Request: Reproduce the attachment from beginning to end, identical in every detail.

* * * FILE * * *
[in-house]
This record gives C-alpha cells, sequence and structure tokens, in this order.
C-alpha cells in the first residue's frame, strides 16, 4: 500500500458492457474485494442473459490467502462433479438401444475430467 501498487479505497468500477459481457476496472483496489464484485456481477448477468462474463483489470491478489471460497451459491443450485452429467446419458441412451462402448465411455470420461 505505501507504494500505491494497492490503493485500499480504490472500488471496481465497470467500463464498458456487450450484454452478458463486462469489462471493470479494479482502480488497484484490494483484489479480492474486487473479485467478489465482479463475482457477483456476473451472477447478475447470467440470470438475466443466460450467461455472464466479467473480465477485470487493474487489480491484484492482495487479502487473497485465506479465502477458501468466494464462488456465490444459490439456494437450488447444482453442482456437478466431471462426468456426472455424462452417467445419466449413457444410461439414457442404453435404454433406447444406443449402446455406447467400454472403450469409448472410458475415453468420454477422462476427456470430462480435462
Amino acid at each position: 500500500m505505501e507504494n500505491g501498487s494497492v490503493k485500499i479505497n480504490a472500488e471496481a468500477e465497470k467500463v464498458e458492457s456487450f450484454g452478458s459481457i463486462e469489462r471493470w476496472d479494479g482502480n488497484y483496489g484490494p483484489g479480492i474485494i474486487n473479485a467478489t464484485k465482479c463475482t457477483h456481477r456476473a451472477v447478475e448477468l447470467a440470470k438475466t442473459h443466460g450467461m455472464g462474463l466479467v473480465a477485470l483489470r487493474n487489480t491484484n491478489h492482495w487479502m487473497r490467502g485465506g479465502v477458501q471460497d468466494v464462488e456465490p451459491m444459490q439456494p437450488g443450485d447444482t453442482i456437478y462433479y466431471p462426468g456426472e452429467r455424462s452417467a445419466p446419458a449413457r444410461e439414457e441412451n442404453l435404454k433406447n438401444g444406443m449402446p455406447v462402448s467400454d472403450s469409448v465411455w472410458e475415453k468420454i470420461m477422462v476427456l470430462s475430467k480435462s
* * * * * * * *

[in-house]
This record gives C-alpha cells, sequence and structure tokens, in this order.
C-alpha cells in the first residue's frame, strides 16, 4: 500500500458492457474485494442473459490467502462433479438401444475430467 501498487479505497468500477459481457476496472483496489464484485456481477448477468462474463483489470491478489471460497451459491443450485452429467446419458441412451462402448465411455470420461 505505501507504494500505491494497492490503493485500499480504490472500488471496481465497470467500463464498458456487450450484454452478458463486462469489462471493470479494479482502480488497484484490494483484489479480492474486487473479485467478489465482479463475482457477483456476473451472477447478475447470467440470470438475466443466460450467461455472464466479467473480465477485470487493474487489480491484484492482495487479502487473497485465506479465502477458501468466494464462488456465490444459490439456494437450488447444482453442482456437478466431471462426468456426472455424462452417467445419466449413457444410461439414457442404453435404454433406447444406443449402446455406447467400454472403450469409448472410458475415453468420454477422462476427456470430462480435462
Amino acid at each position: 500500500m505505501e507504494n500505491g501498487s494497492v490503493k485500499i479505497n480504490a472500488e471496481a468500477e465497470k467500463v464498458e458492457s456487450f450484454g452478458s459481457i463486462e469489462r471493470w476496472d479494479g482502480n488497484y483496489g484490494p483484489g479480492i474485494i474486487n473479485a467478489t464484485k465482479c463475482t457477483h456481477r456476473a451472477v447478475e448477468l447470467a440470470k438475466t442473459h443466460g450467461m455472464g462474463l466479467v473480465a477485470l483489470r487493474n487489480t491484484n491478489h492482495w487479502m487473497r490467502g485465506g479465502v477458501q471460497d468466494v464462488e456465490p451459491m444459490q439456494p437450488g443450485d447444482t453442482i456437478y462433479y466431471p462426468g456426472e452429467r455424462s452417467a445419466p446419458a449413457r444410461e439414457e441412451n442404453l435404454k433406447n438401444g444406443m449402446p455406447v462402448s467400454d472403450s469409448v465411455w472410458e475415453k468420454i470420461m477422462v476427456l470430462s475430467k480435462s